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Biogeosciences, 11, 2185-2200, 2014
www.biogeosciences.net/11/2185/2014/
doi:10.5194/bg-11-2185-2014
© Author(s) 2014. This work is distributed
under the Creative Commons Attribution 3.0 License.
Remote sensing of annual terrestrial gross primary productivity from MODIS: an assessment using the FLUXNET La Thuile data set
M. Verma1, M. A. Friedl1, A. D. Richardson2, G. Kiely3, A. Cescatti4, B. E. Law5, G. Wohlfahrt6, B. Gielen7, O. Roupsard8,9, E. J. Moors10, P. Toscano11, F. P. Vaccari11, D. Gianelle12,13, G. Bohrer14, A. Varlagin15, N. Buchmann16, E. van Gorsel17, L. Montagnani18,19, and P. Propastin20
1Department of Earth and Environment, Boston University, 675 Commonwealth Avenue, Boston, MA 02215, USA
2Department of Organismic and Evolutionary Biology, Harvard University, HUH, 22 Divinity Avenue, Cambridge, MA 02138, USA
3Environmental Research Institute, Civil and Environmental Engineering Department, University College, Cork, Ireland
4European Commission, Joint Research Center, Institute for Environment and Sustainability, Ispra, Italy
5Earth Systems Science Division, Oregon State University, Corvallis, OR 97331, USA
6Institute of Ecology, University of Innsbruck, Sternwartestr 15, 6020 Innsbruck, Austria
7Research Group of Plant and Vegetation Ecology, Department of Biology, University of Antwerp, Universiteitsplein 1, 2610 Wilrijk, Belgium
8CIRAD, UMR Eco&Sols (Ecologie Fonctionnelle & Biogéochimie des Sols & Agroécosystèmes), 34000 Montpellier, France
9CATIE (Tropical Agricultural Centre for Research and Higher Education), 7170 Turrialba, Costa Rica
10Climate Change & Adaptive Land and Water Management, Alterra Wageningen UR, P.O. Box 47, 6700 AA Wageningen, the Netherlands
11Institute of Biometeorology (IBIMET – CNR), via G.Caproni 8, 50145 Firenze, Italy
12Department of Sustainable Agro-Ecosystems and Bioresources, Research and Innovation Center, Fondazione Edmund Mach, 38010 S. Michele all' Adige Trento, Italy
13FOXLAB, Research and Innovation Center, Fondazione Edmund Mach, San Michele, all'Adige, TN, Italy
14Department of Civil, Environmental & Geodetic Engineering, The Ohio State University, Columbus, OH 43210, USA
15A.N. Severtsov Institute of Ecology and Evolution, Russian Academy of Sciences, Lenisky pr.33, Moscow, 119071, Russia
16Institute of Agricultural Sciences, ETH Zurich, Universitatsstr. 2, 8092 Zurich, Switzerland
17CSIRO, Marine and Atmospheric Research, P.O. Box 1666, Canberra, ACT 2601, Australia
18Faculty of Science and Technology, Free University of Bolzano-Bozen, Italy
19Forest Services, Autonomous Province of Bolzano, Bolzano, Italy
20Institute of Bioclimatology, Georg-August University Göttingen, Büsgenweg 237077, Göttingen, Germany

Abstract. Gross primary productivity (GPP) is the largest and most variable component of the global terrestrial carbon cycle. Repeatable and accurate monitoring of terrestrial GPP is therefore critical for quantifying dynamics in regional-to-global carbon budgets. Remote sensing provides high frequency observations of terrestrial ecosystems and is widely used to monitor and model spatiotemporal variability in ecosystem properties and processes that affect terrestrial GPP. We used data from the Moderate Resolution Imaging Spectroradiometer (MODIS) and FLUXNET to assess how well four metrics derived from remotely sensed vegetation indices (hereafter referred to as proxies) and six remote sensing-based models capture spatial and temporal variations in annual GPP. Specifically, we used the FLUXNET La Thuile data set, which includes several times more sites (144) and site years (422) than previous studies have used. Our results show that remotely sensed proxies and modeled GPP are able to capture significant spatial variation in mean annual GPP in every biome except croplands, but that the percentage of explained variance differed substantially across biomes (10–80%). The ability of remotely sensed proxies and models to explain interannual variability in GPP was even more limited. Remotely sensed proxies explained 40–60% of interannual variance in annual GPP in moisture-limited biomes, including grasslands and shrublands. However, none of the models or remotely sensed proxies explained statistically significant amounts of interannual variation in GPP in croplands, evergreen needleleaf forests, or deciduous broadleaf forests. Robust and repeatable characterization of spatiotemporal variability in carbon budgets is critically important and the carbon cycle science community is increasingly relying on remotely sensing data. Our analyses highlight the power of remote sensing-based models, but also provide bounds on the uncertainties associated with these models. Uncertainty in flux tower GPP, and difference between the footprints of MODIS pixels and flux tower measurements are acknowledged as unresolved challenges.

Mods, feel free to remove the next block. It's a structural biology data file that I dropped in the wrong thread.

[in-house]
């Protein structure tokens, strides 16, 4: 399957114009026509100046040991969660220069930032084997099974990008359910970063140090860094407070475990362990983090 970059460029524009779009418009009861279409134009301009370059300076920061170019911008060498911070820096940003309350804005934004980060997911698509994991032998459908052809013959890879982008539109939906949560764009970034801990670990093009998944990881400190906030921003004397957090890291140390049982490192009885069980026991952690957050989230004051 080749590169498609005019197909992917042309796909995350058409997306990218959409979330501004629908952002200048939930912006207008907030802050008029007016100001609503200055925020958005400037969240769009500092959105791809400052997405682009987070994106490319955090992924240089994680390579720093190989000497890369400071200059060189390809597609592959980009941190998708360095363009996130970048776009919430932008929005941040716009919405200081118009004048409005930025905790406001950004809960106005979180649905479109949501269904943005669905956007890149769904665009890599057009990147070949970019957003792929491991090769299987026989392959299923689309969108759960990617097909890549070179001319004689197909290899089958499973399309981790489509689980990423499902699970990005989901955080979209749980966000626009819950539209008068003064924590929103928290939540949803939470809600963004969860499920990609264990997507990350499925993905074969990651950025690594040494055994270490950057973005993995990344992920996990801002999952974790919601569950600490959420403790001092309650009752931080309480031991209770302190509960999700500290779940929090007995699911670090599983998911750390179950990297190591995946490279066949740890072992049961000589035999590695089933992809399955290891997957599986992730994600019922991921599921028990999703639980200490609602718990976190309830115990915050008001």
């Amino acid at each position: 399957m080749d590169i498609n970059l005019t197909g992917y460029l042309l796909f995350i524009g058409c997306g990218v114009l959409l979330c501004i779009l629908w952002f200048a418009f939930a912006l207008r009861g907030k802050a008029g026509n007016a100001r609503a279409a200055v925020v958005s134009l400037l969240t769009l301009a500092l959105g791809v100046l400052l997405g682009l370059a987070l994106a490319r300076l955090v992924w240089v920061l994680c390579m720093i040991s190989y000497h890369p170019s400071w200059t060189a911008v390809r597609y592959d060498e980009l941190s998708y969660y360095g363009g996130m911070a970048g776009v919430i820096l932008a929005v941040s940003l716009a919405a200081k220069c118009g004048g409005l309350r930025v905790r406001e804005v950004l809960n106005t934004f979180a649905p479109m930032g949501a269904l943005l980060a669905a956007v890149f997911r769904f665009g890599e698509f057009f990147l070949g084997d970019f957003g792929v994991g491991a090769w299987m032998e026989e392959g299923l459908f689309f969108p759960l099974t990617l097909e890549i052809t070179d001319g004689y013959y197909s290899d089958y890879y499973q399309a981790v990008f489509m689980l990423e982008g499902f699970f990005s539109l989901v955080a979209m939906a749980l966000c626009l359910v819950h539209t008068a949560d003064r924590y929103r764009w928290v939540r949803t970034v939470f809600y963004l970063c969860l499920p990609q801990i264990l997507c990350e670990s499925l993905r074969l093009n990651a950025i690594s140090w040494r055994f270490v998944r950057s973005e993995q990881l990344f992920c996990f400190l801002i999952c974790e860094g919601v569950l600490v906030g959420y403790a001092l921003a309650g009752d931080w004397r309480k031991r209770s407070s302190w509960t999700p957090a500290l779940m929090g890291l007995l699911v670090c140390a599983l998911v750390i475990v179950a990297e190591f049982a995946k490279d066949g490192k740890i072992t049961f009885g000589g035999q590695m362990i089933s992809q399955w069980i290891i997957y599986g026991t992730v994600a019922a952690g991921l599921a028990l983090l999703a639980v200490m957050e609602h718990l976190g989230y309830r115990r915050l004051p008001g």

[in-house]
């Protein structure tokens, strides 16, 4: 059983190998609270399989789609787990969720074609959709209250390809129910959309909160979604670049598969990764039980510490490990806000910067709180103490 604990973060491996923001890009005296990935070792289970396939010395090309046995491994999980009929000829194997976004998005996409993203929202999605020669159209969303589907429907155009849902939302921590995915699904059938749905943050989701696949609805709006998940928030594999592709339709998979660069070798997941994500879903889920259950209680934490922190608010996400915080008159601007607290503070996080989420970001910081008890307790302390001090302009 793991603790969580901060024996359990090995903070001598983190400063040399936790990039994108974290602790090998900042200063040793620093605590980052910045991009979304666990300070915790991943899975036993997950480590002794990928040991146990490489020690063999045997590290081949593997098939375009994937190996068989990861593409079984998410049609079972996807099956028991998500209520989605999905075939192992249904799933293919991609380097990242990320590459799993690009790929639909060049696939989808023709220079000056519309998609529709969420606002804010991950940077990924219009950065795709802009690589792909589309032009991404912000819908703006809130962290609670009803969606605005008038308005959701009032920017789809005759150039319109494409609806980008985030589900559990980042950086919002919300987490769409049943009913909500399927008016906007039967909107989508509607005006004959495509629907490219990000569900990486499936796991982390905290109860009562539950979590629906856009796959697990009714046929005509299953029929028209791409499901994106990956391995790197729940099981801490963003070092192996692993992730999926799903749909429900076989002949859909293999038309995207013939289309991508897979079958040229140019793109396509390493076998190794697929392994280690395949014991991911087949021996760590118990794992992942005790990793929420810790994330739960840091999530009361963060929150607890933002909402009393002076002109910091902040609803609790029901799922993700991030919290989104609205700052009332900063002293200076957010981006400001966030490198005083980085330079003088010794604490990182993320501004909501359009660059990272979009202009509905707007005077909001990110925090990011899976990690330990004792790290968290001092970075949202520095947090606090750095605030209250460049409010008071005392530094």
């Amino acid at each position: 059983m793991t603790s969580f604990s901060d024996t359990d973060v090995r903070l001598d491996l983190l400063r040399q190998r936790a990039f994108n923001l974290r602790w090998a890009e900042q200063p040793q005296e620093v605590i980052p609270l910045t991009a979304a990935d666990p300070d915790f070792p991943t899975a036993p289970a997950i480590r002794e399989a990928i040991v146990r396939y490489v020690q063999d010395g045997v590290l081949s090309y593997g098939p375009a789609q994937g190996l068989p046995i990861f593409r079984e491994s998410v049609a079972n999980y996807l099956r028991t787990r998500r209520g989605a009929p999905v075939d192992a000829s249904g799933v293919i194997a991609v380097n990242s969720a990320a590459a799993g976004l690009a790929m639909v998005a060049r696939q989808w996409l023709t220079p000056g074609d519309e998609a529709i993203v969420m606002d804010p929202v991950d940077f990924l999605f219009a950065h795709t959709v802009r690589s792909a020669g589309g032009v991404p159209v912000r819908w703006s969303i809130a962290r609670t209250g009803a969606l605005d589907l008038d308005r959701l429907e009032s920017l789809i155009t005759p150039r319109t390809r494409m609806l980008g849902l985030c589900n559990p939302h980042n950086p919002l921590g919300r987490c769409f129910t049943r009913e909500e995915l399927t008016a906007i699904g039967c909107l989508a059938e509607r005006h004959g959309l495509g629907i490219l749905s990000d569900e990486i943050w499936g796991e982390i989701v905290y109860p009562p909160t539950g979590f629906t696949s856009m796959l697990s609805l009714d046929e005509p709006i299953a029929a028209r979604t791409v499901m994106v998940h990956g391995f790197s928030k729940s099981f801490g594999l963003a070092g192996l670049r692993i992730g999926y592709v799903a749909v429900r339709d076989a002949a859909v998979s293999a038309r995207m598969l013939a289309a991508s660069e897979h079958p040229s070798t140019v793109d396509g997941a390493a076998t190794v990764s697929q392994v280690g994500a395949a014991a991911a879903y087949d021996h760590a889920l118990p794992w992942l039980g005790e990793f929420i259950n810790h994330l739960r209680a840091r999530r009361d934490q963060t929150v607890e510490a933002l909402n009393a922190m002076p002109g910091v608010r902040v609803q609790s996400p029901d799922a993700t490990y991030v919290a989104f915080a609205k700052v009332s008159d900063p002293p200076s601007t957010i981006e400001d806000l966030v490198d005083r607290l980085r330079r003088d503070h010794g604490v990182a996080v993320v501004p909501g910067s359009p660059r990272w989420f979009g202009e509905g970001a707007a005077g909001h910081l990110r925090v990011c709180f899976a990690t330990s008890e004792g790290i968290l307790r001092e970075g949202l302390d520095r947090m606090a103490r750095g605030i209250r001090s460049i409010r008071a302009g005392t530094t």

Citation: Verma, M., Friedl, M. A., Richardson, A. D., Kiely, G., Cescatti, A., Law, B. E., Wohlfahrt, G., Gielen, B., Roupsard, O., Moors, E. J., Toscano, P., Vaccari, F. P., Gianelle, D., Bohrer, G., Varlagin, A., Buchmann, N., van Gorsel, E., Montagnani, L., and Propastin, P.: Remote sensing of annual terrestrial gross primary productivity from MODIS: an assessment using the FLUXNET La Thuile data set, Biogeosciences, 11, 2185-2200, doi:10.5194/bg-11-2185-2014, 2014.
 
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